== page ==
On November 7, the House Natural Resources Committee held an oversight hearing “Examining Challenges in Puerto Rico’s Recovery and the Role of the Financial Oversight and Management Board”
The witness panel was composed by Natalie Jaresko, Executive Director Financial Oversight and Management Board for Puerto Rico, Noel Zamot, Revitalization Coordinator Financial Oversight and Management Board for Puerto Rico, the Honorable Angel Perez Otero, Mayor of Guaynabo City. There were two witnesses that declined the invitation to appear at the hearing at the last minute: Ricardo Ramos, Executive Director of the Puerto Rico Energy and Power Authority (PREPA), and the Honorable Carmen Yulin Cruz Mayor of San Juan.
The hearing was attended by almost every member of the Committee as well as all of the Members of Congress of Puerto Rican heritage (Rep. Serrano (D-NY), Rep. Velazquez (D-NY) and Rep. Gutierrez (D-IL) and Rep. Raul Ruiz (D-CA) who flew to Haiti after the 2010 earthquake.
In her opening statement, Ms. Jaresko mentioned the pending issues that the Board and the federal government will address:
- Disciplined liquidity assistant processes
- Revision of the fiscal plans
- Appointment of a Chief Transformation Officer (CTO) of PREPA, all the powers of a CEO and reporting to the board. Congress should affirm the authority that Oversight board has in PR.
- Contract Review Policy
Noel Zamot’s opening statement included his priorities as the Chief Transformation Officer, as he explained: “First, bring all available resources to bear to restore power to Puerto Rico as quickly as possible. Second, develop and implement the transformation plan for PREPA, ensuring that the near-term recovery activity is consistent with the long-term vision. And, third, ensure the utility exits PROMESA’s Title III via the implementation of a plan of adjustment as a system that can provide stable, reliable, and cost-effective power to Puerto Rico’s inhabitants and institutions.”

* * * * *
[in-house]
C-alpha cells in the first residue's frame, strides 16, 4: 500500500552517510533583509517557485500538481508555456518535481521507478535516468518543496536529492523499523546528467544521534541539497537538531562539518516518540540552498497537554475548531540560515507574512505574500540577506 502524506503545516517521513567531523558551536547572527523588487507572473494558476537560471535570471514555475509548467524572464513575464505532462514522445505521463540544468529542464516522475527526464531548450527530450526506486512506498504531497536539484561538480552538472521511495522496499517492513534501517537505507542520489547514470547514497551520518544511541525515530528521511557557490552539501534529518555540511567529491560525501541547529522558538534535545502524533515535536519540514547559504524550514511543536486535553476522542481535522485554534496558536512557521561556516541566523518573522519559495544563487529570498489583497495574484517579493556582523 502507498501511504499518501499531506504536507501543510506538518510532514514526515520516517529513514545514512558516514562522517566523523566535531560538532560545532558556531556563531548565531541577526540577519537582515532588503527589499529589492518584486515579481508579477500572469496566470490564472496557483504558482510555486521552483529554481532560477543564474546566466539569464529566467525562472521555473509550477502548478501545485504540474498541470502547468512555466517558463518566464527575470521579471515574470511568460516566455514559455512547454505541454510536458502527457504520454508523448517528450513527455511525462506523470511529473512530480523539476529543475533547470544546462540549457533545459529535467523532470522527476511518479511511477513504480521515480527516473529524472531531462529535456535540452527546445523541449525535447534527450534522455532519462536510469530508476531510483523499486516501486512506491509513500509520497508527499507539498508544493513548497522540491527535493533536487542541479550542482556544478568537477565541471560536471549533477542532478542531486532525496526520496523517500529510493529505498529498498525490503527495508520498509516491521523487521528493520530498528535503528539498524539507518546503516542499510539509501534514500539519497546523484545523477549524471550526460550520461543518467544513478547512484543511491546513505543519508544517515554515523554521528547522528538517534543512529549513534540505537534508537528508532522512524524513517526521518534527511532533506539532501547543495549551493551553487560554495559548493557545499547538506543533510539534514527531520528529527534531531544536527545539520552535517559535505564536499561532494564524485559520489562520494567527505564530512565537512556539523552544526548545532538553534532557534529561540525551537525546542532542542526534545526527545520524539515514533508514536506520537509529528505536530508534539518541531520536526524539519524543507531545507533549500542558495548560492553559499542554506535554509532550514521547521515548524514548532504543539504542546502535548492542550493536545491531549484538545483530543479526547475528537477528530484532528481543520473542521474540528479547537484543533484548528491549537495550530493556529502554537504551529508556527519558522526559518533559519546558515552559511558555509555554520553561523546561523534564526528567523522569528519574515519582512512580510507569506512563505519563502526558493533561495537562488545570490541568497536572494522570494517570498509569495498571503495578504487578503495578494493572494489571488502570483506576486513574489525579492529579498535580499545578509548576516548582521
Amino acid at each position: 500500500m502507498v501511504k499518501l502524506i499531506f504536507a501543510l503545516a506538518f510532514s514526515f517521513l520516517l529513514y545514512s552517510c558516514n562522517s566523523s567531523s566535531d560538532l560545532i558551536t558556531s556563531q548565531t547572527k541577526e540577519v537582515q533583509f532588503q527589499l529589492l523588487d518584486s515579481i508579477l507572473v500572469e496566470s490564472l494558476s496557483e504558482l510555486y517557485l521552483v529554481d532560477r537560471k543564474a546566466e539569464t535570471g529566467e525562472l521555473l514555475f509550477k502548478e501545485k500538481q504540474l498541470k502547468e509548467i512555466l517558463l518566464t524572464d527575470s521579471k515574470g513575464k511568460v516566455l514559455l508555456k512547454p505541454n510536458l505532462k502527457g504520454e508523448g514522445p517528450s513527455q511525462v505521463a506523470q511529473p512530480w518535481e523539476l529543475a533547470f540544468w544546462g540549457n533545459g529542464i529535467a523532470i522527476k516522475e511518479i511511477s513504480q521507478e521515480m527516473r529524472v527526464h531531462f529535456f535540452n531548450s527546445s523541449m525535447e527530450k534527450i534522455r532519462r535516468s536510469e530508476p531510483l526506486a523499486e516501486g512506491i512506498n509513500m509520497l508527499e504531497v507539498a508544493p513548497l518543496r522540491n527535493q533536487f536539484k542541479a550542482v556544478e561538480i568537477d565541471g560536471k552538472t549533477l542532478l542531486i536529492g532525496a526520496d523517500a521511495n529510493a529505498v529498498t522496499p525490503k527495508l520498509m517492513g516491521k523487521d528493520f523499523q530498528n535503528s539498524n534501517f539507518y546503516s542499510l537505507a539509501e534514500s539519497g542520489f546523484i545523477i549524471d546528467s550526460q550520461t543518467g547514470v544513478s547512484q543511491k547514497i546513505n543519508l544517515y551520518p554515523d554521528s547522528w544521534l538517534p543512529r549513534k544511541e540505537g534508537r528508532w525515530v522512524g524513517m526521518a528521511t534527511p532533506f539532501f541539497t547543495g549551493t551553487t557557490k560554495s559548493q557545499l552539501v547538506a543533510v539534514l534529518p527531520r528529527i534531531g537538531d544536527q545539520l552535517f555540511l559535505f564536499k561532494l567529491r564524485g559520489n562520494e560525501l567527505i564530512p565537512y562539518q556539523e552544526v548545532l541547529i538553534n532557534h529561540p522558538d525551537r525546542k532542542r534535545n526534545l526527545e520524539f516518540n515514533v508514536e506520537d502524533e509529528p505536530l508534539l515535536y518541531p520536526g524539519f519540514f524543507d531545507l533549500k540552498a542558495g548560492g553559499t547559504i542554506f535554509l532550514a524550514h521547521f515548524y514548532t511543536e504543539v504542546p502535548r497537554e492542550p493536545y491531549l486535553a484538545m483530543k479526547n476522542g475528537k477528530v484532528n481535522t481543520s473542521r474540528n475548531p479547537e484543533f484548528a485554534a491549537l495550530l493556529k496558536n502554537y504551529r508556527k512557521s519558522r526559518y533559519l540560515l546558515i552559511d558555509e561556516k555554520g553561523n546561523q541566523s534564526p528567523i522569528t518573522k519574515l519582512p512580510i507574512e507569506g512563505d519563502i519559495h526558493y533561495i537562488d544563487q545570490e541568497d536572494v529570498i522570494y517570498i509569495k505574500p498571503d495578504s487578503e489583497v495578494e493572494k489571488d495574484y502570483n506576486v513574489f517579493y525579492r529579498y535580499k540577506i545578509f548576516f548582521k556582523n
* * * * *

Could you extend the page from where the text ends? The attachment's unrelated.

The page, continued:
Mayor Perez noted in his opening statement the damages that Guaynabo has suffered. He explained that three bridges were washed out and another four compromised, resulting in over 15 families having no vehicular access to their homes; there have been several partial road collapses; most rural areas lacking water service due to pumps being off line; three thousand families have lost their homes or had severe damage.
During the course of the hearing, the witness panel was asked several key questions regarding the restoration of Puerto Rico.
One of the main issues that several representatives asked the panel was regarding the Board’s authority. Jaresko and Zamot expressed the need for Congress to clarify the Board’s authority due to timely and costly court proceedings after disagreements with the government. “Any clarification by Congress of the powers the board holds would be appreciated”, stated Zamot, adding that tying government funding to providing adequate power for the Board would be helpful.